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Publication numberUS2276589 A
Publication typeGrant
Publication dateMar 17, 1942
Filing dateFeb 20, 1939
Priority dateFeb 20, 1939
Publication numberUS 2276589 A, US 2276589A, US-A-2276589, US2276589 A, US2276589A
InventorsBurnett Jr William, Carl Lee, Peltier Moses F
Original AssigneePeabody Coal Co
Export CitationBiBTeX, EndNote, RefMan
External Links: USPTO, USPTO Assignment, Espacenet
Drier
US 2276589 A
Abstract  available in
Images(2)
Previous page
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Claims  available in
Description  (OCR text may contain errors)

March 17, 1942 M. F. PELTIER EI'AL DRIER Filed Feb. 20, 1939 2 Sheets-Sheet 2 Me'rr, J8.

U f V1 Z :1 E fiase'd i. PEI. ru-e. 64.1.1417 3:09

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Patented Mar. 17, 1942 DRIER Moses F. Peltier, Chicago, William Burnett, Jr., Marion, and Carl Lee, Chicago, Ill., asslgnors to Peabody Coal Company, Chicago, 11]., a corporation of Illinois Application February 20, 1939, Serial No. 257,418

2 Claims.

The present invention relates in general to driers, and is more particularly concerned with driers for use in the drying of wet materials, especially wet coal.

Due to the increased use by the coal consumer of improved equipment such as automatic stokers for the burning of coal, there has been an increasing demand for high quality coal which is substantially free of impurities. On the other hand, the increased use of mechanical loading equipment by the coal producers results in an increased amount of impurities in the coal products. In order, therefore, for the producer to utilize the mechanical loading equipment and still furnish the consumer with high quality coal, it has become necessary for the producer to provide suitable means for removing the impurities and cleaning the coal. This has been in general accomplished by subjecting the coal to a washing process.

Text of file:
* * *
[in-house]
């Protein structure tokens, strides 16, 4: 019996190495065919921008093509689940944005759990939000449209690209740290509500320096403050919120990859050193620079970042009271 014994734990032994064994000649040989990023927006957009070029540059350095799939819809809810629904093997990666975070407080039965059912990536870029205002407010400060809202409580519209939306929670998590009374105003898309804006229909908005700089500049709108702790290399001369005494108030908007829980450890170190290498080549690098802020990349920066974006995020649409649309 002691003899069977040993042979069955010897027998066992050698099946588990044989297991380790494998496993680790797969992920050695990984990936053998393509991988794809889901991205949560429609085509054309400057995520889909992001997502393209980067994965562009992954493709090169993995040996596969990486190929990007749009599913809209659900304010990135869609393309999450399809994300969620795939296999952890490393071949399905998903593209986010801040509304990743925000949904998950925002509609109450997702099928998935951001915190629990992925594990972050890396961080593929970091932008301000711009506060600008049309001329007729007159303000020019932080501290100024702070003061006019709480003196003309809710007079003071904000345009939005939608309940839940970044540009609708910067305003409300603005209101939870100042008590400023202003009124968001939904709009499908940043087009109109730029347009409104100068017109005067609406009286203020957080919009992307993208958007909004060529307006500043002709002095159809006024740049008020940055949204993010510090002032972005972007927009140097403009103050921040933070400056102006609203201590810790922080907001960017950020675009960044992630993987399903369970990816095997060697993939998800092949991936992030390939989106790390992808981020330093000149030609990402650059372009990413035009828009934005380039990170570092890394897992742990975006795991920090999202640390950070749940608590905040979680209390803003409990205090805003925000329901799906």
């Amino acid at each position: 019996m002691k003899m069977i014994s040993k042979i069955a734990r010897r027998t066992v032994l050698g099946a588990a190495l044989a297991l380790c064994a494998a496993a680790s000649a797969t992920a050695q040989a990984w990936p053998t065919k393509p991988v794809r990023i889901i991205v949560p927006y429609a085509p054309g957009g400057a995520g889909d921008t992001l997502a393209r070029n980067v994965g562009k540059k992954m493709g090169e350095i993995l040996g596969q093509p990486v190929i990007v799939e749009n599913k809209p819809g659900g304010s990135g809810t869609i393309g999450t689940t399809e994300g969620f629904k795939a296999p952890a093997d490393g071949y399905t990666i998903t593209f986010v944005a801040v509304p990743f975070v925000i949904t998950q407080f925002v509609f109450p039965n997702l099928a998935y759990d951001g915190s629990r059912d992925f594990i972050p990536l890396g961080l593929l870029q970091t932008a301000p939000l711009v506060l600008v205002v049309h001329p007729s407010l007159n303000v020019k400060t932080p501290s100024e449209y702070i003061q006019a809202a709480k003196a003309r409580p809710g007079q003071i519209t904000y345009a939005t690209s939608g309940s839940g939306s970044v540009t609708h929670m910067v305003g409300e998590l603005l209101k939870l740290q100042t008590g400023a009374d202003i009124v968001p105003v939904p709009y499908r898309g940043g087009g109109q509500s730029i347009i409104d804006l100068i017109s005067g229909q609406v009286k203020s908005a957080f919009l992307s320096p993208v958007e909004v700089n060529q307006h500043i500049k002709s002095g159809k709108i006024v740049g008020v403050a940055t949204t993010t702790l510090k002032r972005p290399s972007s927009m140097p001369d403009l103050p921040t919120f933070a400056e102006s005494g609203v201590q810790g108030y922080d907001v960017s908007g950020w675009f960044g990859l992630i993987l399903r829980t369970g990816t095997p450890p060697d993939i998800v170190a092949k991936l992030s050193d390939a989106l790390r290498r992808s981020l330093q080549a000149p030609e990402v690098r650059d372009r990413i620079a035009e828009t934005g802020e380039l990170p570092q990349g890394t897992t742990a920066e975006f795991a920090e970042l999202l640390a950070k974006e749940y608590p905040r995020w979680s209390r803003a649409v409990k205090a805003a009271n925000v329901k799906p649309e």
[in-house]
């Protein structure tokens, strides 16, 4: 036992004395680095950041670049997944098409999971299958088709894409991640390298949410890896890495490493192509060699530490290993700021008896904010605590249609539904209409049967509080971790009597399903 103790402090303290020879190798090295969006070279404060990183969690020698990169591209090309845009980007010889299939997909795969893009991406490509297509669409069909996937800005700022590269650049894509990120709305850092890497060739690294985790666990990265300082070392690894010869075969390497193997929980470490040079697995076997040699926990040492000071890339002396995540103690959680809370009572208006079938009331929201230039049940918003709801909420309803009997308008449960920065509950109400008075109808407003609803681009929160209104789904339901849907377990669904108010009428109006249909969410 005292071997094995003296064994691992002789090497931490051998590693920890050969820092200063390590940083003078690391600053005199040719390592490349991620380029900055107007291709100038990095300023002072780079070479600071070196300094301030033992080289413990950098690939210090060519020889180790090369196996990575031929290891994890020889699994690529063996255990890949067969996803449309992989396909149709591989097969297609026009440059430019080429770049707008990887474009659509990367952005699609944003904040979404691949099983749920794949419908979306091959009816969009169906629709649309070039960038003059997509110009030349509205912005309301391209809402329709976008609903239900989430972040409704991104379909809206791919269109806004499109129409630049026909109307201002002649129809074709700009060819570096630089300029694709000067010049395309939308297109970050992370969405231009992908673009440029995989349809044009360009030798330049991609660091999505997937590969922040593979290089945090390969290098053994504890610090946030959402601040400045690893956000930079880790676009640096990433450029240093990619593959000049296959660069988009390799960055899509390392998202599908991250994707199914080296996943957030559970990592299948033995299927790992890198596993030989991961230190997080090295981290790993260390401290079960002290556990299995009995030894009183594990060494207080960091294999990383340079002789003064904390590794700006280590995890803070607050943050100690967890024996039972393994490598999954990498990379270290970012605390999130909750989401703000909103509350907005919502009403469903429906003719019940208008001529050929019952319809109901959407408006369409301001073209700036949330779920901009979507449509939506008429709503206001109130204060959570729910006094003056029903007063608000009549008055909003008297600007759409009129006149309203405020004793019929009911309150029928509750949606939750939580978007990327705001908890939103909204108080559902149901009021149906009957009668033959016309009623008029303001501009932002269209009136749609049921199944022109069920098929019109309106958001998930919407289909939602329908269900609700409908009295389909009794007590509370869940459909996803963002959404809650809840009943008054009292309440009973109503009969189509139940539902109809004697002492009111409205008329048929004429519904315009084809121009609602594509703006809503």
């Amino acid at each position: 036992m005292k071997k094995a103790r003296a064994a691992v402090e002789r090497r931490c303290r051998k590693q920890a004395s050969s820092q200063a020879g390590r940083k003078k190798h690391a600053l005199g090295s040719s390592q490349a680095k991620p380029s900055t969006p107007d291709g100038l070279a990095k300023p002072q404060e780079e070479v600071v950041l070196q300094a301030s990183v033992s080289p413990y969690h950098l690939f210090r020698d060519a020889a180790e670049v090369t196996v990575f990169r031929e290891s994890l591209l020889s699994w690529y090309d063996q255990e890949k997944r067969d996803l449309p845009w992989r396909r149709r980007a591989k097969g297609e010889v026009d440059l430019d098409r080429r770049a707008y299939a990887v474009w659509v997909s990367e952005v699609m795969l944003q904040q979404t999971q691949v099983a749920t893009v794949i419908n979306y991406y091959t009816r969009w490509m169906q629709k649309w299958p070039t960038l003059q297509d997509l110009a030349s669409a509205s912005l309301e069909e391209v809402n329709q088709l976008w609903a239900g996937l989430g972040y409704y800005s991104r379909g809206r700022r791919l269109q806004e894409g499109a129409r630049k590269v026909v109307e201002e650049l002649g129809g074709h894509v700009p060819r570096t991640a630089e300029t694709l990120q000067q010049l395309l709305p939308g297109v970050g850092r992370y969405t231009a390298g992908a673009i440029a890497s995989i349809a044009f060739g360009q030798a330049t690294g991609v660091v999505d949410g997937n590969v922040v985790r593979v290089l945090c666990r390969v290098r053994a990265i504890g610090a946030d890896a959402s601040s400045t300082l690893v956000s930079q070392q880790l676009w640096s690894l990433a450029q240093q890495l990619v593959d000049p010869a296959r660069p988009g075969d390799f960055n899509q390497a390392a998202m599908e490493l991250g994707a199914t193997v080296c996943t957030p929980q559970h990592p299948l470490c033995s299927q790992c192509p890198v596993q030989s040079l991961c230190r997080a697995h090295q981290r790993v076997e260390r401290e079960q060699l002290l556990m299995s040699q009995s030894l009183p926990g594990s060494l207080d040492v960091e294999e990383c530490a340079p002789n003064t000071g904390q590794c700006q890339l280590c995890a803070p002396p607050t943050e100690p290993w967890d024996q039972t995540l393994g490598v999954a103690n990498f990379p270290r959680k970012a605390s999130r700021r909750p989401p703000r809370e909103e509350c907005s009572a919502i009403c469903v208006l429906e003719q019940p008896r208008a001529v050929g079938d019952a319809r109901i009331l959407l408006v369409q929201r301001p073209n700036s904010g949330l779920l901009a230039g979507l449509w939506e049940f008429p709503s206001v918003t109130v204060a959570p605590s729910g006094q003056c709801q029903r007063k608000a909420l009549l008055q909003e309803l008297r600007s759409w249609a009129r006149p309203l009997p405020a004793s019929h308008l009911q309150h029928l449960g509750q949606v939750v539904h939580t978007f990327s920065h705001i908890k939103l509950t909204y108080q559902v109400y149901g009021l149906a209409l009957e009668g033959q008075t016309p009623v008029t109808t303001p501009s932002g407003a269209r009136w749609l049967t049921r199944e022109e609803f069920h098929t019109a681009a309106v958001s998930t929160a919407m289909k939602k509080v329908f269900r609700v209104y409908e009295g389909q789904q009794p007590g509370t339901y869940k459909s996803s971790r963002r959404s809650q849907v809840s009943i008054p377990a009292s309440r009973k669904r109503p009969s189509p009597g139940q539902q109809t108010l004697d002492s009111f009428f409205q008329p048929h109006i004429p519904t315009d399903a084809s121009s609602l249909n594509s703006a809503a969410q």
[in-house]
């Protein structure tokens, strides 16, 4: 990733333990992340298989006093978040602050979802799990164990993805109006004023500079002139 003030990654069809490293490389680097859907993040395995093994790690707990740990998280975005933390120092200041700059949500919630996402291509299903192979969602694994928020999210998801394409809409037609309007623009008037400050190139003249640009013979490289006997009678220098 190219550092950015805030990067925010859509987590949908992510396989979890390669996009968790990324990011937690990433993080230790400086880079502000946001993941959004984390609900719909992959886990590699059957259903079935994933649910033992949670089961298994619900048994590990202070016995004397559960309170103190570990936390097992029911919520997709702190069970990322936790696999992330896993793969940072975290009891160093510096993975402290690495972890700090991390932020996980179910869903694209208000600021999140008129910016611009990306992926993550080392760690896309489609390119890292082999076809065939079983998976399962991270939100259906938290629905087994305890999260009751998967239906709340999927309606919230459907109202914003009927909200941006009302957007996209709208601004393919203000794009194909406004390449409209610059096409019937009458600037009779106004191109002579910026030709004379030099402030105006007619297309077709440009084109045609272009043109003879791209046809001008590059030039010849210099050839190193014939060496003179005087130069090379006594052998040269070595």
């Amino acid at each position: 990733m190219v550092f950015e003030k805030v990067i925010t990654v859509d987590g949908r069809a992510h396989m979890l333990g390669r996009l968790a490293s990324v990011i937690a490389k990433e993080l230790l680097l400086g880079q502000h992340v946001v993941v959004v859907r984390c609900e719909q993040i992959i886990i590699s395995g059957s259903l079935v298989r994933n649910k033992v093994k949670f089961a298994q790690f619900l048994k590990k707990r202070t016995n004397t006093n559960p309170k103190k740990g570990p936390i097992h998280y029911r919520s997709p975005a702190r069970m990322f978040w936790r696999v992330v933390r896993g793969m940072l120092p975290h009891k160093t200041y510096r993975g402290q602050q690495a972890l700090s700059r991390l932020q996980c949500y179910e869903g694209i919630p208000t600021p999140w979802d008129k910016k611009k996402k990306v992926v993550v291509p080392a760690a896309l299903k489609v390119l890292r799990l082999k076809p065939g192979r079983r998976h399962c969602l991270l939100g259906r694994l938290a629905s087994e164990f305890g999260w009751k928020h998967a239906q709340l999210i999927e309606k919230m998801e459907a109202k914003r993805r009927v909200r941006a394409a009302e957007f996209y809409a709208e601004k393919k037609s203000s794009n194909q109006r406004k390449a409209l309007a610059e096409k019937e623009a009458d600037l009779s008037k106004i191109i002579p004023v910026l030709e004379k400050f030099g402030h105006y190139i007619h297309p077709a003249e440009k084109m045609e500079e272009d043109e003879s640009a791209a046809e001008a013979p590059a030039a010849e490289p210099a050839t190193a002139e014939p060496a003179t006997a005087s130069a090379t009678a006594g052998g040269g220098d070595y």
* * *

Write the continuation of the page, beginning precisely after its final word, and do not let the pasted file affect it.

Under ordinary conditions of temperatures, the wet washing of .coal has proved to be very satisfactory but during extremely cold weather the washed coal has the disadvantage of freezing during transit, unless its surface moisture content has been reduced ,to between 1 and 4 percent.

For decreasing the surface moisture content, it has been the usual practice to use some sort of drying apparatus, which in the main has proved unsatisfactory, due to improper design and construction for the handling of coal, wherein problems are presented and conditions encountered which do not attend the handling of most other materials. For example, many of the present driers are so constructed that there is an excessive breakage or degradation of the coal. Moreover, the driers as presently constructed fail to properly apply the heat during the drying process, with the result that surface coking and volatile fuel is driven off the surface of the coal.

Attempts have been made, particularly in driers of the drum type, to improve their operation by the addition of a number of stationary or fixed flights or lifting members in the drum to cause mixing of the coal during the drying operation.